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New entry level electrical trades program coming to Surrey Schools following BCIT donation

WFdn-Event_hero_1200x600.jpgThe Dennis and Phyllis Washington Foundation donated $5.527 million to help deliver trades training to high school students.New trades opportunities are coming for secondary students in Surrey, thanks to a large donation to BCIT by the Dennis and Phyllis Washington Foundation.

In conjunction with Seaspan ULC and Southern Railway of British Columbia, the foundation has donated $5.527 million to the British Columbia Institute of Technology (BCIT) to establish the Trades Foundation for Youth Program, which will provide greater access to the trades for high school students.

The funds will be split amongst four school districts: Vancouver, Surrey, Coquitlam and Maple Ridge, and will allow for the establishment of trade-specific entry level courses for senior secondary students to be delivered on site at a local school in each district. 

In Surrey, the funds will be used to establish an entry level electrical program that will see one of the district’s shop classes turned into an electrician training area. The intro-level course would be taught by a BCIT instructor and provide Level 1 training to those interested in becoming an electrician, with credits being directly transferrable to further courses at BCIT. Tuition for this first year of training would be covered by the donated funds.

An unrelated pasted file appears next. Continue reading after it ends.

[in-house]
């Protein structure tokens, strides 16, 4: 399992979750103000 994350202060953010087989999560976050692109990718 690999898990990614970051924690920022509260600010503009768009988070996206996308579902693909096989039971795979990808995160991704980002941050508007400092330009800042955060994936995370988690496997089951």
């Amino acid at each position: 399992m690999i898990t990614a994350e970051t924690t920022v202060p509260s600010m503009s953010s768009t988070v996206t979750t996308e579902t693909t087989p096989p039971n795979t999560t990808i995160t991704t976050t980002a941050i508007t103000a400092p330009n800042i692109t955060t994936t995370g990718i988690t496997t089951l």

Mark Flynn, principal of career education for Surrey Schools, said the program will be offered to senior students who have expressed an interest in trades and may not otherwise have the opportunity to pursue them.

“We want to open this up to students in Grade 11 and 12, but also adult learners at sites like Invergarry Adult Education centre who may be facing barriers in pursuing trades training,” he said. “Because this is being built for us on-site and delivered directly in our district, we can build in supports to ensure these students will be successful in their training.

“So when they complete this program, they will be able to begin an apprenticeship and move towards becoming a fully certified electrician.”

While program logistics are being worked out, Flynn said the goal is to have the program up and running for the start of February 2025, with spots available for 16 students. Funding is in place for at least six years of programming, and Flynn said work is already underway to extend it beyond those initial years.

To learn more about electrical trades at BCIT, click here. 

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